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Features

  • Welcome

    If you can’t visit the refuge physically, you are in the majority. However, this does not prevent you from enjoying this special place.

    Welcome to the Refuge

  • Wilderness Logo 50th

    Celebrate Wilderness!

    Alaska refuges contain more than 18 million acres of wilderness and the year 2014 marks the 50th anniversary

    Alaska Wild 50 Facebook Page

Refuge Highlights

About the Refuge

White Mountains

The Yukon Flats National Wildlife Refuge was established in 1980 by the Alaska National Interest Lands Conservation Act to conserve fish and wildlife populations and habitats in their natural diversity including nesting waterfowl, other migratory birds, dall sheep, bears, moose, wolves, wolverines, other furbearers, caribou, and salmon; to fulfill international treaty obligations; to provide for continued subsistence uses; and to ensure necessary water quality and quantity.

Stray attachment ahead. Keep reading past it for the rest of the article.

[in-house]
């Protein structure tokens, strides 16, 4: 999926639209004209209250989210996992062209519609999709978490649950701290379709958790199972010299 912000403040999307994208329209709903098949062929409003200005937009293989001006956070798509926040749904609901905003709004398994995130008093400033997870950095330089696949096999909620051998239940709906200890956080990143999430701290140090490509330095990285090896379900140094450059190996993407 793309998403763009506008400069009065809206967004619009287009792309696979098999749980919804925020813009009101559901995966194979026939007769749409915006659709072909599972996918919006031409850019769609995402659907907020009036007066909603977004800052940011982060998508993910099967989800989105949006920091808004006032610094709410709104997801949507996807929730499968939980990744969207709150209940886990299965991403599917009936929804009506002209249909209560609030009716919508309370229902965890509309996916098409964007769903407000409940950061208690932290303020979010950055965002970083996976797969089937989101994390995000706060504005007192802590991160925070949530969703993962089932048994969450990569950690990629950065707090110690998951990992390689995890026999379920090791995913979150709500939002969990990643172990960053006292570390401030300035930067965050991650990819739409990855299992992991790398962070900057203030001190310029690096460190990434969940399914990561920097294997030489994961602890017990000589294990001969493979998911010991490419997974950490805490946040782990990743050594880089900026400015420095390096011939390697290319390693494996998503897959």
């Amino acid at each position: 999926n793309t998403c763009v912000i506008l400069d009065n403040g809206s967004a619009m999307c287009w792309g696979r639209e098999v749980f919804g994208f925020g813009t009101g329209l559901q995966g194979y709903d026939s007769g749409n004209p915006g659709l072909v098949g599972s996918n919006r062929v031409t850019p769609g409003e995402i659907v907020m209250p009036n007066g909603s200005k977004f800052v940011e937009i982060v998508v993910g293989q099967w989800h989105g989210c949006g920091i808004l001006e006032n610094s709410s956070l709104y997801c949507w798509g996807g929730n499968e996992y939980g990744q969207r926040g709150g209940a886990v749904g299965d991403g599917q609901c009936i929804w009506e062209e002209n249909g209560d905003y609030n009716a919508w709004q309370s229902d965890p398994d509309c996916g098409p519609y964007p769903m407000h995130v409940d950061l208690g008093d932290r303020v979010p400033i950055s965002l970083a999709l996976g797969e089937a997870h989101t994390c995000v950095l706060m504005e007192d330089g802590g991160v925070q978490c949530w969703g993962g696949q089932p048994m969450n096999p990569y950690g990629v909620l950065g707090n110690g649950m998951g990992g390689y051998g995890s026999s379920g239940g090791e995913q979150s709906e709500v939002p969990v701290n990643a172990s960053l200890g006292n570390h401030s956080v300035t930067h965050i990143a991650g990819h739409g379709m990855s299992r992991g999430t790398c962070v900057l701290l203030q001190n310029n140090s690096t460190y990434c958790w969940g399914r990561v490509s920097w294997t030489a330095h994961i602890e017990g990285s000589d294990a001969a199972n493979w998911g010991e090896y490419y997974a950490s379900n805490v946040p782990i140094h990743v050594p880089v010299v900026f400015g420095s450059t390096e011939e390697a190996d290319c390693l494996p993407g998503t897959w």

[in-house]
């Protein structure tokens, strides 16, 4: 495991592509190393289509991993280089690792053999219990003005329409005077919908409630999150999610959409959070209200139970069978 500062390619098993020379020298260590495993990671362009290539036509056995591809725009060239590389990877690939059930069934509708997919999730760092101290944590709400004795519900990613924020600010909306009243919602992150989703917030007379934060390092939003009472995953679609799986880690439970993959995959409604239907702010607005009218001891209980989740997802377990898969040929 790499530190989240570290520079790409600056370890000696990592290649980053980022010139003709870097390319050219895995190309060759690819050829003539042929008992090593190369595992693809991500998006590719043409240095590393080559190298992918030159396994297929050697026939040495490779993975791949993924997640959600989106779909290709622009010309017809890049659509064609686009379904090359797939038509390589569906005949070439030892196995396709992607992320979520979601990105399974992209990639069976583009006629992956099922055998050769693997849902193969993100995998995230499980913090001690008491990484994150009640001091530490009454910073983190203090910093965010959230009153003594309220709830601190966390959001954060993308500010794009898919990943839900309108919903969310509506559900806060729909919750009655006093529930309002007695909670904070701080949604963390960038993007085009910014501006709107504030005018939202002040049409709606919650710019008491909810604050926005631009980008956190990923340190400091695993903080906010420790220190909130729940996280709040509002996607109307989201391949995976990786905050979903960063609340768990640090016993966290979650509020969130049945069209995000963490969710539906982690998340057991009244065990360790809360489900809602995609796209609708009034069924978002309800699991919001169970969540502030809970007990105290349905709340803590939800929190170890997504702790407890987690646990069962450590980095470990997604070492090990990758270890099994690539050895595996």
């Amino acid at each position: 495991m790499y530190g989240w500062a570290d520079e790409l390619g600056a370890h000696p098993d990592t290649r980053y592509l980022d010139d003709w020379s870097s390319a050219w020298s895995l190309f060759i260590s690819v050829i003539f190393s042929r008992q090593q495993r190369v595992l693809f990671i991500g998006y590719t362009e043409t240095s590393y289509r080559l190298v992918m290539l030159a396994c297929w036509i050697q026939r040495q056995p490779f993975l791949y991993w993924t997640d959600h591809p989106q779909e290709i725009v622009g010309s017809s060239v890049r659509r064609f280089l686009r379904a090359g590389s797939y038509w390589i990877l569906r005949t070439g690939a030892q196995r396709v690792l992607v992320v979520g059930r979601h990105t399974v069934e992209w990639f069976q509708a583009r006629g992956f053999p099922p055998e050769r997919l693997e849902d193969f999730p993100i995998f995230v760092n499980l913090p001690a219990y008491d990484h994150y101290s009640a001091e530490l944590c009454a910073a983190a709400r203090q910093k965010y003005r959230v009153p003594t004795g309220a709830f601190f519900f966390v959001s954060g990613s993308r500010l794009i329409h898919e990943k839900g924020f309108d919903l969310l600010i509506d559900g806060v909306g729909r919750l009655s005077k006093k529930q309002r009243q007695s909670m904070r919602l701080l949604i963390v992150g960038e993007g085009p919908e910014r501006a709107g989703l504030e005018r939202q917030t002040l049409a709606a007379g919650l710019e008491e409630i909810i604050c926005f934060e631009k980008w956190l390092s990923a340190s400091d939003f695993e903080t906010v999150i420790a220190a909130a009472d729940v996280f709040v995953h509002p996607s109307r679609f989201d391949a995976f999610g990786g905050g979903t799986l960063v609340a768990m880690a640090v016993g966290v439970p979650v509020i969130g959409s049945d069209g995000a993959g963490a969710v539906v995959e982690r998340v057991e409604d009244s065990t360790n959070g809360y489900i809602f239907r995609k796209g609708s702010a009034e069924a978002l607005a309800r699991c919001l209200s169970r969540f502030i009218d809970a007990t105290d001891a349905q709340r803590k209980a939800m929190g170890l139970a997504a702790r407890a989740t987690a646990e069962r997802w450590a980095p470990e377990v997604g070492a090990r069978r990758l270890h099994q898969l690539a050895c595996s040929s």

Read more about the Refuge

About the NWRS

National Wildlife Refuge System

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The National Wildlife Refuge System, within the U.S. Fish and Wildlife Service, manages a national network of lands and waters set aside to conserve America’s fish, wildlife, and plants.

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Items of Note

Local Culture

woman processing salmon at fish camp

Native Alaskans living within and near the Yukon Flats are primarily Gwich'in Athabascan Indians. Until fairly recent times, Athabascans were highly mobile people, moving in family groups throughout a home territory. Following contact with Europeans, Athabascans started settling in more permanent villages that evolved around trading posts and, primarily, newly constructed schools.

Read more about the local culture
Page Photo Credits — All photos courtesy of USFWS unless otherwise noted.
Last Updated: Apr 16, 2014
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